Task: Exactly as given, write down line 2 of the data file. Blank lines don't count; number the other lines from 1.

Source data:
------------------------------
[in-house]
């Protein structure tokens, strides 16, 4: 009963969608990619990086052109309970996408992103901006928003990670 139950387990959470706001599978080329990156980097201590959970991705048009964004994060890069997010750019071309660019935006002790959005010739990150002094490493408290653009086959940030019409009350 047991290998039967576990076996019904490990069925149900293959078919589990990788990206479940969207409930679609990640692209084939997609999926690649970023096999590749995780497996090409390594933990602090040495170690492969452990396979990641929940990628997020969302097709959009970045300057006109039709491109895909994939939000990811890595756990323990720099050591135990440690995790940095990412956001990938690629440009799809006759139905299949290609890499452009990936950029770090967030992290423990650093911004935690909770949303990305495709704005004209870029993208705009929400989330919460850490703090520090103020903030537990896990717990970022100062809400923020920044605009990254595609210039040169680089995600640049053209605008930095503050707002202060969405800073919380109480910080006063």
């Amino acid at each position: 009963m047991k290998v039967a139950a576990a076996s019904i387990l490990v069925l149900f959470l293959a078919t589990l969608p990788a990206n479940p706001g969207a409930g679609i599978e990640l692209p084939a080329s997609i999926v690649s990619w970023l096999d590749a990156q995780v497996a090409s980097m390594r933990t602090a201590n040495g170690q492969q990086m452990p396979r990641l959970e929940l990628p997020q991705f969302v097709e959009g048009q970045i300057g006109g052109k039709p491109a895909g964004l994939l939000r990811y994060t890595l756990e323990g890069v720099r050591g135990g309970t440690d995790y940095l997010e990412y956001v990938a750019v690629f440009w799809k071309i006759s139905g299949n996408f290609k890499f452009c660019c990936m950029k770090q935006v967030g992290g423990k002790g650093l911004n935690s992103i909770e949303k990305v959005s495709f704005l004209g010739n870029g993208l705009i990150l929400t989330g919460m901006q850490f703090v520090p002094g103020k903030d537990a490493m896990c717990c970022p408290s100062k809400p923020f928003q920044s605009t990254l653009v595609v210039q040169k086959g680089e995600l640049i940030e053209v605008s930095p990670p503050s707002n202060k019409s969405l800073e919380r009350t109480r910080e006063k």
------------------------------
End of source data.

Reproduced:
């Protein structure tokens, strides 16, 4: 009963969608990619990086052109309970996408992103901006928003990670 139950387990959470706001599978080329990156980097201590959970991705048009964004994060890069997010750019071309660019935006002790959005010739990150002094490493408290653009086959940030019409009350 047991290998039967576990076996019904490990069925149900293959078919589990990788990206479940969207409930679609990640692209084939997609999926690649970023096999590749995780497996090409390594933990602090040495170690492969452990396979990641929940990628997020969302097709959009970045300057006109039709491109895909994939939000990811890595756990323990720099050591135990440690995790940095990412956001990938690629440009799809006759139905299949290609890499452009990936950029770090967030992290423990650093911004935690909770949303990305495709704005004209870029993208705009929400989330919460850490703090520090103020903030537990896990717990970022100062809400923020920044605009990254595609210039040169680089995600640049053209605008930095503050707002202060969405800073919380109480910080006063």